6. Australian Green Tree Frogs

Australian green tree frog being held
Australian green tree frog being held | Deposit Photos

Scientific Name: Litoria caerulea

Australian green tree frogs are large and plumpy amphibians that can grow up to 4.5 inches in length, with females being larger than males. They have a bright green color with small white spots on the back. These tree frogs are also adept at climbing trees and have been observed living in canopy trees near bodies of water.

They’re found throughout Australia and New Guinea. Their preferred preys are insects, but they can also be seen eating small snakes found in their natural habitat.

7. Pig Frog

Pig frog
Pig frog | image by Thomas Broxton Jr via Flickr | CC BY 2.0

Scientific Name: Lithobates grylio

The pig frog is a green amphibian native to the United States. They got their name from their breeding season calls, which sound like snorting pigs. They’ve been spotted all the way from South Carolina to Texas and Florida.

These creatures can grow up to 5 inches long and are sometimes confused with American Bullfrogs. Pig frogs eat almost anything smaller that comes near them, including small frogs and snakes, but crayfish is their primary food source.

8. River frog

River frog on a trunk
River frog on a trunk | image by reuvenm via iNaturalist

Scientific Name: Lithobates heckscheri

The river frog is one of the snake-eating animals found in the southeastern United States. It’s a carnivorous amphibian with a diverse diet that includes crayfish, leeches, fish, small snakes, and frogs. Ponds, lakes, streams, and marshes are their natural habitats.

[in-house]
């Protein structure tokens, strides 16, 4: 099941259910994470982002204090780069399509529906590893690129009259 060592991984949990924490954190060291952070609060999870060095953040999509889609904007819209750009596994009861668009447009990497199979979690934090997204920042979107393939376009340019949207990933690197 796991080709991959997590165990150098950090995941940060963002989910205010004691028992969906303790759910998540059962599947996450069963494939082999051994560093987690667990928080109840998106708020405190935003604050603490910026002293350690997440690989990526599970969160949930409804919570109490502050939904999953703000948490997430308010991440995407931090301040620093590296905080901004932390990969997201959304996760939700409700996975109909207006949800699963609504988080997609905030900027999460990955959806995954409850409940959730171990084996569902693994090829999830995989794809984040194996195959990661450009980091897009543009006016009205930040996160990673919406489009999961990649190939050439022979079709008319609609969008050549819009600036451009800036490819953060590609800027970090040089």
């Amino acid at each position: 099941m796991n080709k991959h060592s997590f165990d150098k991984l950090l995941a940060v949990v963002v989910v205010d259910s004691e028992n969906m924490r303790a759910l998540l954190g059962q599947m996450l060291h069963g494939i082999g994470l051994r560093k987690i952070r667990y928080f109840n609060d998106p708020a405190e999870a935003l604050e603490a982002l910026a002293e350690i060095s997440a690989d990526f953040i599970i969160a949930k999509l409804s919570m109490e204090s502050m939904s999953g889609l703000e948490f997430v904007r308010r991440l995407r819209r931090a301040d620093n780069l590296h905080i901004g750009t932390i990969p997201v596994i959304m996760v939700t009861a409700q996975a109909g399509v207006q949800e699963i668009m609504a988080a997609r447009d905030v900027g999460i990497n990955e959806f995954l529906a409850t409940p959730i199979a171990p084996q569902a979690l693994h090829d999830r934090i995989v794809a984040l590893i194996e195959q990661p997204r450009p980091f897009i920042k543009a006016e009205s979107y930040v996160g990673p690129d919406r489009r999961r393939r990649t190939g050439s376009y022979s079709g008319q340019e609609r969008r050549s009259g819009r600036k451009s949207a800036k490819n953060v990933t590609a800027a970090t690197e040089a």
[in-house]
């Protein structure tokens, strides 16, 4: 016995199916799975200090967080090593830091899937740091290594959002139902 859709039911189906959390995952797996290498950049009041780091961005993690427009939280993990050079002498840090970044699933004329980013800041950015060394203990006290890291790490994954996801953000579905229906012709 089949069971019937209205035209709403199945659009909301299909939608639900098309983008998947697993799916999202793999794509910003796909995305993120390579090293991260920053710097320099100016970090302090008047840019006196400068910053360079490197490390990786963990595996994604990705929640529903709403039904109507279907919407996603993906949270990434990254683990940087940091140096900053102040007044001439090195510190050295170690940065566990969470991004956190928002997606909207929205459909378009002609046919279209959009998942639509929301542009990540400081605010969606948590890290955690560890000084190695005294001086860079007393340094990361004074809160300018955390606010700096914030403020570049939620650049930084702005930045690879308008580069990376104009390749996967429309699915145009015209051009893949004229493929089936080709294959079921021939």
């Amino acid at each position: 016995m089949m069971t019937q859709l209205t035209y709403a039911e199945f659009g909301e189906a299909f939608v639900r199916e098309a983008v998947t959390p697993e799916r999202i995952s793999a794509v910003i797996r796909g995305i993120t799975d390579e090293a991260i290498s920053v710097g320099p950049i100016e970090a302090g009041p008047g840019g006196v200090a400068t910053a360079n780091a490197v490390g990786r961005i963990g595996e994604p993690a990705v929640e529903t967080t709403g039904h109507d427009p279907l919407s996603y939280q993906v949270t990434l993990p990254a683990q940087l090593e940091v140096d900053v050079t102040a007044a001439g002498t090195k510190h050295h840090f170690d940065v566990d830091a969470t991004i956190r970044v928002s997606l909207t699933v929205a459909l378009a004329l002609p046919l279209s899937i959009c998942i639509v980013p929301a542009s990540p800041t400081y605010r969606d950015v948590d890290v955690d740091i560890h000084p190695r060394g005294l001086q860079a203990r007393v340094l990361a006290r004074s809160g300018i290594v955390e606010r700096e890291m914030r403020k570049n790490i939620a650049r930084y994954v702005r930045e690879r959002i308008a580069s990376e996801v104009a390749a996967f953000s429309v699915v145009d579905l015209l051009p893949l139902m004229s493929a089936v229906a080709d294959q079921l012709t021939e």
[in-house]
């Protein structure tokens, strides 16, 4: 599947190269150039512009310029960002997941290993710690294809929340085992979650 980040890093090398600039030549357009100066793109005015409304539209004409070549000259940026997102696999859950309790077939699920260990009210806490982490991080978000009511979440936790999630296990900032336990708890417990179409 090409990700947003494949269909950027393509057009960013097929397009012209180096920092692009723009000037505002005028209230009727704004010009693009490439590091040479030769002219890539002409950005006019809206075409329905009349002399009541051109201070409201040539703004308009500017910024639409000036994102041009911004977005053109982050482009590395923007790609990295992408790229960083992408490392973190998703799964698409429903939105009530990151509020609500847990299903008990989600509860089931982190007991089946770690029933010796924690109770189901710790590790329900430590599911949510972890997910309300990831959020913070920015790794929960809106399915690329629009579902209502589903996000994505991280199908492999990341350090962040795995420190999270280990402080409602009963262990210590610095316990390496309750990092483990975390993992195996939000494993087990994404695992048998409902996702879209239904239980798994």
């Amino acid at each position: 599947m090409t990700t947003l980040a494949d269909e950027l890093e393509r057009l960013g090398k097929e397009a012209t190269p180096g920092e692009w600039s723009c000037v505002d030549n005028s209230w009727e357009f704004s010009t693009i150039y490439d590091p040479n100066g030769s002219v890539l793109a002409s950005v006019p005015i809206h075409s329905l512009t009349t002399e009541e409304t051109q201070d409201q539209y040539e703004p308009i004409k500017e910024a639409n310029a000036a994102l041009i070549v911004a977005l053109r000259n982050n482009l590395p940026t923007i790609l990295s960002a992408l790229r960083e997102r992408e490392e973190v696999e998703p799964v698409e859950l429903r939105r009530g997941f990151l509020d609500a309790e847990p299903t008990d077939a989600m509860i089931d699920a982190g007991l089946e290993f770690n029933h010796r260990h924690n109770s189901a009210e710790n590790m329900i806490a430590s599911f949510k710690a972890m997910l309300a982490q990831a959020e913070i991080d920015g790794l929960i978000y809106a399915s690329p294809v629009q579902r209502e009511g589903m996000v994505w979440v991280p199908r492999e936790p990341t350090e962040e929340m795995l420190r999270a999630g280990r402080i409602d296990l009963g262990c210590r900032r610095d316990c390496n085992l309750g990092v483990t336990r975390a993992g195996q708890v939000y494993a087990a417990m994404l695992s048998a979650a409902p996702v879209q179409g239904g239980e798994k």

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River frogs are blackish-green in color, with light spots on their lips. Their undersides are dark with a light spot on them. They typically reach a size of 4 inches, but some have been recorded reaching a size of 6 inches.

Males call for females with sounds similar to deep, low-pitched, roaring snores during their breeding season, which typically lasts from April to July.

9. Northern Leopard Frog

Northern Leopard Frog
Northern Leopard Frog | Image by Bernell MacDonald from Pixabay

Scientific Name: Rana pipiens

The Northern Leopard Frog is a species of true frog found in Canada and the United States. Northern Leopard Frogs typically grow to be about 4 inches long, with females being slightly larger than males. The animal is usually brown or greenish-brown in color, with light-colored ridges on its sides.

The Northern Leopard Frog also has dark spots on its back and legs. This Leopard Frog feeds on a wide variety of insects, spiders, and worms. Additionally, the frog also consumes small mice, snakes, and birds that fit in its mouth.

10. Argentine Horned Frogs

Argentine horned frog
Argentine horned frog | image by Rusty Clark ~ 100K Photos via Flickr | CC BY 2.0

Scientific Name: Ceratophrys ornata

The Argentine Horned Frog is a voracious eater, known to consume snakes, lizards, and other frogs. This large frog species can grow to a length of 4.5 inches and has a lifespan of up to 7 years in the wild and 10 years in captivity. The color of these horned frogs is bright green with dark blotches and red markings on their bodies.

Argentine horned frogs are also known as ornate pacman frogs due to their large mouths that are nearly half their size. They feed on whatever they can fit in their mouth. They’re found on the rainforest floors, blending in with their surroundings while waiting for their prey.

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About Jesse Martin
Enthusiast and pet owner

Jesse grew up with pet reptiles and amphibians and has remained close to them into adulthood. He has experience with boa constrictors, pythons, Argentine horned frogs, bearded dragons, geckos, tortoises, and more. Jesse's daughter currently has a corn snake, her first pet reptile.